My last post was July 2015. It’s now November 2017. I’m not sure at all, even in the slightest, how 27 months have gone by. I have thought many, many times about what I want to sit down and write and I never have gotten to it. But several things happening lately have convinced me that I need to sit down and write again. I need to process my thoughts and feelings and I do that best by writing. So I’m determined to make it a priority.
So the last post was about how I’d started baking and selling at the farmer’s market as a result of my daughter needing to be gluten-free for her own autoimmune disease of alopecia areata. That was in July 2015. By October 2015 I’d quit my full-time job and November 28, 2015, the retail store of Shana Cake officially opened for business! It is located in downtown Topeka, KS and in April of 2017 I opened a second location in downtown Lawrence, KS, our neighboring town. It’s been my full-time job for just over 2 years and when I opened the second shop my mom retired from her full-time job and she’s taken over running the first one. We have two shops, 10 employees and a ton of very happy customers that can come into a shop that is 100% free of gluten, dairy, corn, nuts, treenuts, artificial flavors and colors and most products can also be egg-free (making it vegan as well!). While we only have to be gluten-free in our household because of my girl, we quickly realized from the farmer’s market experience that (1) a lot of people have cross-food issues and (2) there was a desperate need in our community for this service.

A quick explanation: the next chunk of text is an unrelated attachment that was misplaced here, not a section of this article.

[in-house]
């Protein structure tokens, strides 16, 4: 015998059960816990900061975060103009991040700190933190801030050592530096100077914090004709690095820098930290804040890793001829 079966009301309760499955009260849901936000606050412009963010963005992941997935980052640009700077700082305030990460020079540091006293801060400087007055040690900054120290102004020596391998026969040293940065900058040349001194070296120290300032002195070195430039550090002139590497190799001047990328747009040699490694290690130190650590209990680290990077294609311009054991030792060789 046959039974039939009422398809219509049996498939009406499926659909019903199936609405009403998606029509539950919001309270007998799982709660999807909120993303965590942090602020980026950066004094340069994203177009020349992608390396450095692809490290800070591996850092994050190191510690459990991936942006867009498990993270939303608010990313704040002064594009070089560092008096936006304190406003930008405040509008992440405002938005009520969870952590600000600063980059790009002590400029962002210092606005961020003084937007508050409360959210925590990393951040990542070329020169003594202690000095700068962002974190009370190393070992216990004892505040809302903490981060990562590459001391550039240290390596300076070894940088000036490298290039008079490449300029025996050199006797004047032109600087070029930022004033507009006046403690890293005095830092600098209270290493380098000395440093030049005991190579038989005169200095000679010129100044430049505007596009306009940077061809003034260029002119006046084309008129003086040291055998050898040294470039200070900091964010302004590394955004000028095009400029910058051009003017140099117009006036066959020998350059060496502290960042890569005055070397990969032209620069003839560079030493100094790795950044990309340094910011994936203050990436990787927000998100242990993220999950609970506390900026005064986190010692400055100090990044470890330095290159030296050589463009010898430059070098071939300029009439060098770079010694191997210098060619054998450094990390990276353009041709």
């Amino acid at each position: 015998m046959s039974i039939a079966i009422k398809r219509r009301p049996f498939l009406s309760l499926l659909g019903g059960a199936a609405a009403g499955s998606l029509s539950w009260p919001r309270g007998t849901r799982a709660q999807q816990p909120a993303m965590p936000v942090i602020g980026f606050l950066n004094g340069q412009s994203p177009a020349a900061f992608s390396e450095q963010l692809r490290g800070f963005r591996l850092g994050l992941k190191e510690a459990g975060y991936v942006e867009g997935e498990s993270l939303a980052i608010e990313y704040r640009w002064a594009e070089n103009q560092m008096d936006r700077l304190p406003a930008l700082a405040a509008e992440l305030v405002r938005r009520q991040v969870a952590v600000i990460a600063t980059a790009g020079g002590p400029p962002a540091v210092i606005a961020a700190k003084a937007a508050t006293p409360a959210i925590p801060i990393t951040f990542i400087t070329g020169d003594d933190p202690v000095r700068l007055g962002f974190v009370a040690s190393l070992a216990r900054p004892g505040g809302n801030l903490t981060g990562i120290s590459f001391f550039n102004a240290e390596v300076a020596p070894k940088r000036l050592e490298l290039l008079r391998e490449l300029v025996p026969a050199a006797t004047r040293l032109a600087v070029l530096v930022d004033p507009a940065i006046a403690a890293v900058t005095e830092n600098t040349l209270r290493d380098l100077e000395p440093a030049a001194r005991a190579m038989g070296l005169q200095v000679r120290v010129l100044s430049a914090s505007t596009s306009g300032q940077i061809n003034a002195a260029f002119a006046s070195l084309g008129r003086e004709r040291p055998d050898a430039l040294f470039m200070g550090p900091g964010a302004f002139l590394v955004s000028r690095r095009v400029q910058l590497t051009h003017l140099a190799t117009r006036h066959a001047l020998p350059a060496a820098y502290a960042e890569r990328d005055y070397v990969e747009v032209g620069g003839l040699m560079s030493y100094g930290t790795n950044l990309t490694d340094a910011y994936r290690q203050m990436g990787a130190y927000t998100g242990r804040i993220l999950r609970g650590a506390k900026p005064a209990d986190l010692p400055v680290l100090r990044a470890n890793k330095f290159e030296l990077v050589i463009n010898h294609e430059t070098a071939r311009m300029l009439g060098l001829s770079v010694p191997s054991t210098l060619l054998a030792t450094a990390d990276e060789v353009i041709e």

When the shop opened I was feeling really well. Better than I had in many, many years. I still had flares, I still had days that were worse than others. It was a continual presence in my life, but it was manageable. Traveling to the specialists out of state was worth every minute and penny spent doing it – he listened, heard what I was saying, ordered baseline testing (he was the first doctor to take my fine motor control issues seriously and indeed they were documented through the neuropsych eval he ordered) and then begin treating me with immunosuppresents (imuran).
I wouldn’t have considered myself “healthy” but I was better. I was happier, had more energy, far less pain, enjoyed being around my family, laughed more, felt strong enough to take an insanely scary step of quitting my full-time job and starting a bakery. I worked crazy hours getting the bakery up and running, and sometimes my body pushed back and sometimes I had flares, but I’d take it easy, occasionally take a steriod pack for 5 days to knock down a more troublesome flare, and kept going.